Évariste Galois was born on October 25, 1811 and died 20.5 later - mostly because of a woman although the story has been made more romantic than it actually was. While the time interval that this staunch Republican ;-) has spent on this planet seems short, he became a co-father of modern algebra nevertheless. He both invented the concept of group and gave it its name.

The most well-defined task that has led him to these discoveries was the question whether the equation of fifth degree can be solved in radicals - whether there exists a compact formula that includes various roots (sqrt and higher) to calculate the roots (solutions) of the quintic equation.

At the high school, I was also obsessed with this problem - although, frankly speaking, I abruptly found it less crucial when I refocused on physics. Eventually, my formula for the equation of fourth degree was written on two pages - also because I didn't set the cubic coefficient to zero. A week later, I realized that it could have been a good choice but I already wanted to finish the general case. And I was only able to find a satisfactory proof that the quintic equation can't be solved in radicals because I knew the result. ;-)

Let me just mention a popular, truly elementary version of these arguments.

**Quadratic equation**

Solve the equation

- x^2 + bx + c = 0

I have set "a=1" which you can easily do by dividing the original formula by "a". How do we find the roots? Well, we realize that if "x" is equal to one of the roots "x1" or "x2", then "x-x1" or "x-x2" vanishes. It follows that "(x-x1)(x-x2)" vanishes, too. But "(x-x1)(x-x2)" is clearly the only quadratic function of "x" starting with "x^2" that vanishes if "x" is either equal to "x1" or "x2", assuming that the roots differ. The same property is shared by "x^2 + bx +c", so they must be equal.

I probably had to use the fundamental theorem of algebra - that every equation of n-th degree has "n" complex solutions - but we're going to discuss more fascinating aspects here that depend on the degree of the equation more intimately.

Because "(x-x1)(x-x2) = x^2 + bx + c", you can see - by expanding the product - that "-b = x1+x2" and "c=x1.x2". So the problem is to invert these relationships and calculate "x1,x2" from "b,c". That's not quite trivial because both "b" and "c" are completely invariant under arbitrary permutations of "x1" and "x2" (in the quadratic case, there is only one non-trivial permutation). But "x1" itself is surely not invariant under the permutation as it becomes "x2". So how the hell can we calculate an asymmetric animal such as "x1" from "b,c" that are symmetric?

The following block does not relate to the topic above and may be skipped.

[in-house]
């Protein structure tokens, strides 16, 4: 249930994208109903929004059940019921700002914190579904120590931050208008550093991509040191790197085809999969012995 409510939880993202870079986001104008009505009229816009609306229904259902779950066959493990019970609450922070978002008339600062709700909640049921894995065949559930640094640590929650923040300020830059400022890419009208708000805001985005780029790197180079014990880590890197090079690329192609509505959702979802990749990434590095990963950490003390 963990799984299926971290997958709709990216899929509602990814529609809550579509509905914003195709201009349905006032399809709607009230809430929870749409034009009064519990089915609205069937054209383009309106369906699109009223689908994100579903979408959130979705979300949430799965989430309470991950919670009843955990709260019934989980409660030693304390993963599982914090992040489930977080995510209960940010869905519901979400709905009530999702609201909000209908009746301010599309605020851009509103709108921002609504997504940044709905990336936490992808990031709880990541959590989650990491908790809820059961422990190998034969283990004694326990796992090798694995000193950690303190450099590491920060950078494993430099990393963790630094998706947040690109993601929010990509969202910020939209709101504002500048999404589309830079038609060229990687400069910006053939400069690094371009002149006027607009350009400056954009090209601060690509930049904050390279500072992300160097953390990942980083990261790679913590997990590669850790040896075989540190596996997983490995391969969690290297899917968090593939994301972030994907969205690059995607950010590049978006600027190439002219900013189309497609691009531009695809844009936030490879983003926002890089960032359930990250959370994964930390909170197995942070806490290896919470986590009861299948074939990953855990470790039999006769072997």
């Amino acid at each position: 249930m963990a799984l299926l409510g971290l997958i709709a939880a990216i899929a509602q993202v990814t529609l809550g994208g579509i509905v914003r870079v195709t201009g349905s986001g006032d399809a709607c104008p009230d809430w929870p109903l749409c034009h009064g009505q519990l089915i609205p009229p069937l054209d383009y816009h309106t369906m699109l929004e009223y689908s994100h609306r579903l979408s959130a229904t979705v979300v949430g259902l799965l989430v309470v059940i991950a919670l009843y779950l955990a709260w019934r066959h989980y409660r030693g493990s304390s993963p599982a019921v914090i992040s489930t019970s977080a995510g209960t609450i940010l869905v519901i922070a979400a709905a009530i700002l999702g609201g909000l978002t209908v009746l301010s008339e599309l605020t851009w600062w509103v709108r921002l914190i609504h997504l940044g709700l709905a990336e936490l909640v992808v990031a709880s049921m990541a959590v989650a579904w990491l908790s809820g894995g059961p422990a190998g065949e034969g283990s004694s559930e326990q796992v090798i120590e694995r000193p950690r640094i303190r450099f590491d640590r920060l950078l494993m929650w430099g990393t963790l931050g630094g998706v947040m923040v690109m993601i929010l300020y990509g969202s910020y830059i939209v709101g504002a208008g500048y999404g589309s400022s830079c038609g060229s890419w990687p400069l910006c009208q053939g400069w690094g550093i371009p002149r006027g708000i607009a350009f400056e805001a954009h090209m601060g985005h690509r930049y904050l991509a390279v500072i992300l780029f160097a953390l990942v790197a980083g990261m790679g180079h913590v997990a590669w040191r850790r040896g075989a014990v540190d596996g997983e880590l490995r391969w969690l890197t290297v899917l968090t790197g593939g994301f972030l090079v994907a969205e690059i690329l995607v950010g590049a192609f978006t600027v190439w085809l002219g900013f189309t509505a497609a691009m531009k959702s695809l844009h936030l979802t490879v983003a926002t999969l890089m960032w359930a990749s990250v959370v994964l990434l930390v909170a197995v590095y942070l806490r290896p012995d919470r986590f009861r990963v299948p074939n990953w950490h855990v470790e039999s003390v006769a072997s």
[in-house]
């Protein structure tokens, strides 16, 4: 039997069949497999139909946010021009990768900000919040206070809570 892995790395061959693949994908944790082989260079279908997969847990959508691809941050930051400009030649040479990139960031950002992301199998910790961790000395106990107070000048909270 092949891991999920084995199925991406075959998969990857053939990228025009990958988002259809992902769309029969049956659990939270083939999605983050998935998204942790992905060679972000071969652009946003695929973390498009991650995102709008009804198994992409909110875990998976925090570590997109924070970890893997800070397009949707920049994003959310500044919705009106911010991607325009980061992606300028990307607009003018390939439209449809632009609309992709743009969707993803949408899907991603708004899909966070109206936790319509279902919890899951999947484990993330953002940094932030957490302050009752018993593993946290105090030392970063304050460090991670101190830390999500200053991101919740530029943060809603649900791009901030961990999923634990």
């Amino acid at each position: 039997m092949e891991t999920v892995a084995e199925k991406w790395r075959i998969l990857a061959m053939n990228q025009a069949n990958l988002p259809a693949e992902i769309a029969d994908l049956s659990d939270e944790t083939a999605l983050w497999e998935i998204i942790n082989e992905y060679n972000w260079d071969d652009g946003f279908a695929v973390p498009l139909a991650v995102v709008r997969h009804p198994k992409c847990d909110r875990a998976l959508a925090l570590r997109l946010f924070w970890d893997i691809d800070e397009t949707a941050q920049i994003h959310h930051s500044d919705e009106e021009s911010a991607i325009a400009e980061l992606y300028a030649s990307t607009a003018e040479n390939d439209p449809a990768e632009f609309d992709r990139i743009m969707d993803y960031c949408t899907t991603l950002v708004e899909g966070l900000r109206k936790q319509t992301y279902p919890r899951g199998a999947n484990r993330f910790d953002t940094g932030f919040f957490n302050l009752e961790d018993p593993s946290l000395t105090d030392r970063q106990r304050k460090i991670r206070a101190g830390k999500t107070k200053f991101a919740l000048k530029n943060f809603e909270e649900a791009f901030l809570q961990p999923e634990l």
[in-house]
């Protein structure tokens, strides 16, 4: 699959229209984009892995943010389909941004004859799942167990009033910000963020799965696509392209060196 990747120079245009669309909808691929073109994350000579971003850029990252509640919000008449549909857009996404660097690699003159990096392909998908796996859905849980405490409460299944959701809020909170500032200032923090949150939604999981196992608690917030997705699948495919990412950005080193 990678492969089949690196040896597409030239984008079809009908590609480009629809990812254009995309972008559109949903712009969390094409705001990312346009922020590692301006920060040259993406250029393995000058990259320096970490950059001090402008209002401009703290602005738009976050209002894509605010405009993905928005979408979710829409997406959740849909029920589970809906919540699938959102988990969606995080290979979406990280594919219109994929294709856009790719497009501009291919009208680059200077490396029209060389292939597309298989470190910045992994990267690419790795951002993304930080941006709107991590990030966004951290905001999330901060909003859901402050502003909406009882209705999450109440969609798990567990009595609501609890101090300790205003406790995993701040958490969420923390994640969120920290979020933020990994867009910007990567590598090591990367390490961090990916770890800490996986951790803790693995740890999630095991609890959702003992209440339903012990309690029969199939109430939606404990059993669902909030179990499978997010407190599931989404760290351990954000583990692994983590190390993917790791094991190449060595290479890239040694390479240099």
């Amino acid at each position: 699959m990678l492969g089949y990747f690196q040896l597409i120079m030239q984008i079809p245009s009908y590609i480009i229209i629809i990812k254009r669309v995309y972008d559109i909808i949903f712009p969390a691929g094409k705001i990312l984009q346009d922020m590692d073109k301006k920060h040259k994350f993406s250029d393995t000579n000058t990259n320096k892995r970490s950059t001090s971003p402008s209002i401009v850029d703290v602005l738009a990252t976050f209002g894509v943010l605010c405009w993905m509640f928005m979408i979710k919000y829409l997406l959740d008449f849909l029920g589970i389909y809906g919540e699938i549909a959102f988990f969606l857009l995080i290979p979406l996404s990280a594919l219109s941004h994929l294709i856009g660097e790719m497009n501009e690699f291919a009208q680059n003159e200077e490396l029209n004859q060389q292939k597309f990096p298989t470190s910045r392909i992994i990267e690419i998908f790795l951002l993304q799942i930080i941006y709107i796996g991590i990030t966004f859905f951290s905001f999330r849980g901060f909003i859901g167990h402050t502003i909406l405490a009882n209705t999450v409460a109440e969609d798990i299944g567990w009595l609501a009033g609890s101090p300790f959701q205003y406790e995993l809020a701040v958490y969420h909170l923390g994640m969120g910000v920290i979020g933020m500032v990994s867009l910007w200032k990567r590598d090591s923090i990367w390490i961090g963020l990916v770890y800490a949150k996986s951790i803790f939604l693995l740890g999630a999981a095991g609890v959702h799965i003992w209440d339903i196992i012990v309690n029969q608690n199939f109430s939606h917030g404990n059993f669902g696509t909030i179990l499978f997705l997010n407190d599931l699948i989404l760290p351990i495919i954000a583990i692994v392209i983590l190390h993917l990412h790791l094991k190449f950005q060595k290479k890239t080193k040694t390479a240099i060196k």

The square root helps.

The first step is to calculate "(x1-x2)^2" from "b,c". Here we find a nice surprise: "(x1-x2)^2 = x1^2 + 2 x1 x2 + x2^2" (what we call the squared discriminant because it is going to disciminate "x1" and "x2" from each other in less than one minute) is invariant under the permutation of "x1,x2". So it is not hard to write it in terms of "b,c". It is "b^2 - 4c". Once you have "(x1-x2)^2", you can calculate "x1-x2" by taking the square root. The square root really has two different values, "x1-x2" and "x2-x1", and these two get interchanged when you permute "x1" and "x2". We have successfully discriminated the roots and everything makes sense. With a known value of "x1-x2", you can easily add "x1+x2=-b" to get "2x1", and if you know how to divide by two, the usual formula for the quadratic equation follows.

In Europe, this trick has probably been known for 1,000 years or so. Its discoverer had to be very happy to find it.

**Cubic equation**

It is less trivial to solve the cubic equation, "x^3 + bx^2 + cx + d = 0". Here we have three coefficients. By playing the same game with the product "(x-x1)(x-x2)(x-x3)", we see that

- "-b=x1+x2+x3",
- "+c=x1.x2+x1.x3+x2.x3",
- "-d=x1.x2.x3".

Once again, the coefficients b,c,d are fully symmetric under all six permutations of "x1,x2,x3". So how do we solve it in this case? Well, use the letter "W" for a non-trivial cubed root of unity (a complex number such that "W^3=1"). Now take the following cyclically democratic combination of "x1,x2,x3":

- x1 + W x2 + W^2 x3

Note that "W^2" is the complex conjugate of "W".

This is not quite symmetric under the permutations but it could play a similar role as "x1-x2" in the quadratic case, you might think. So take the third power of the combination above. Will you obtain a result that is invariant under permutations? Not quite because the coefficient of terms like "x1^2.x2" and the other two cyclical permutations will be "3W" while the coefficient of the opposite three cyclical products such as "x1.x2^2" will be "3W^2".